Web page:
Fernando Alcántar is a former denominational leader for the Foursquare Church in Mexico, the United Methodist Church in the United States, and globetrotting missionary leader for Azusa Pacific University. He is now a gay atheist activist and author of To the Cross and Back: An Immigrant’s Journey from Faith to Reason.
Born and raised in Mexicali, Mexico, he was born into Roman Catholicism and converted to Protestantism through American missionaries. He started his involvement in Christian leadership as a youth leader for his local church and ascended to become a state-wide denominational leader for the Foursquare Church in the state of Baja California.
Alcántar immigrated to the United States as a teenager and eventually transferred to Azusa Pacific University, the second largest evangelical college in the nation. He worked at APU’s Mexico Outreach program for eight years as Senior Coordinator of North American Partnerships. There, he oversaw hundreds of churches in Mexico and helped mobilize over 9,000 missionaries a year from all over the United States and Canada.
He left APU to take the role of Director of Leadership Development for Young People for the California-Pacific Conference of The United Methodist Church. “Cal-Pac” oversees almost 400 churches for about 83,000 members across Southern California, Hawaii, Guam and Saipan. He oversaw youth and young adult ministries across the region and served as an ambassador to ethnic caucuses. He was considered by many as the spokesperson for emerging Methodism.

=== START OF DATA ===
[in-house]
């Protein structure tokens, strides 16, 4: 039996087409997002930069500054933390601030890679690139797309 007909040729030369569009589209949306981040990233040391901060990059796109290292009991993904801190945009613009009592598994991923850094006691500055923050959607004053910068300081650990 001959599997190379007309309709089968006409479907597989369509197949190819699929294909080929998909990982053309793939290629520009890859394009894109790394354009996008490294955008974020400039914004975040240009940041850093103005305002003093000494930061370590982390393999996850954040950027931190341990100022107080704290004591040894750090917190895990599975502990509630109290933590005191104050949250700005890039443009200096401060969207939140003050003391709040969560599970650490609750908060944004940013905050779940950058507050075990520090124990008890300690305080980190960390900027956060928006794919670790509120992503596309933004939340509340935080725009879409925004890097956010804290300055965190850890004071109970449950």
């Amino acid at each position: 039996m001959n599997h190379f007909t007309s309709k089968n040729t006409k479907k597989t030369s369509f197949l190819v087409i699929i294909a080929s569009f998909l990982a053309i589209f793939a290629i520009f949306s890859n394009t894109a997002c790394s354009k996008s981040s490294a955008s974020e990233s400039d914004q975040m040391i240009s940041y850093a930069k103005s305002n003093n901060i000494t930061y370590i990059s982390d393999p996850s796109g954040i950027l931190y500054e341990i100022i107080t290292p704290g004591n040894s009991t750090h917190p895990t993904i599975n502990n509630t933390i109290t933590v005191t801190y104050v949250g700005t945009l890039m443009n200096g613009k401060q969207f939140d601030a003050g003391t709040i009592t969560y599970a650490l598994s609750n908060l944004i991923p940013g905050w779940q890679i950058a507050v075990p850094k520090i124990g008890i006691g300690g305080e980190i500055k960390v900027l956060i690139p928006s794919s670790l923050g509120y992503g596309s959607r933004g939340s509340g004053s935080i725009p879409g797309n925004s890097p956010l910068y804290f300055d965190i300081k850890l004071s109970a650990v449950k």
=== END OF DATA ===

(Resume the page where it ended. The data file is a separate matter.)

It was towards the end of his term with the UMC that Fernando reached the twilight of his theological process out of Christianity. He left the religious community and returned to Higher Education in the state of Utah—the place where he finally realized his identity as a gay man. He resigned in September of 2013 after constant personal and professional attacks for issues administrators admitted were related to him being non-Mormon and his sexuality.
Fernando has written a book of his memoirs titled, To the Cross and Back: An Immigrant’s Journey from Faith to Reason. Once a high profile religious leader, Fernando is coming out as both Gay and Atheist—“gaytheist”—to help strengthen a national narrative of understanding, tolerance and acceptance. He also wants to help give a voice to those hiding in the shadows, afraid to publicly question their religious, cultural, and sexual identity for fear of isolation and retaliation.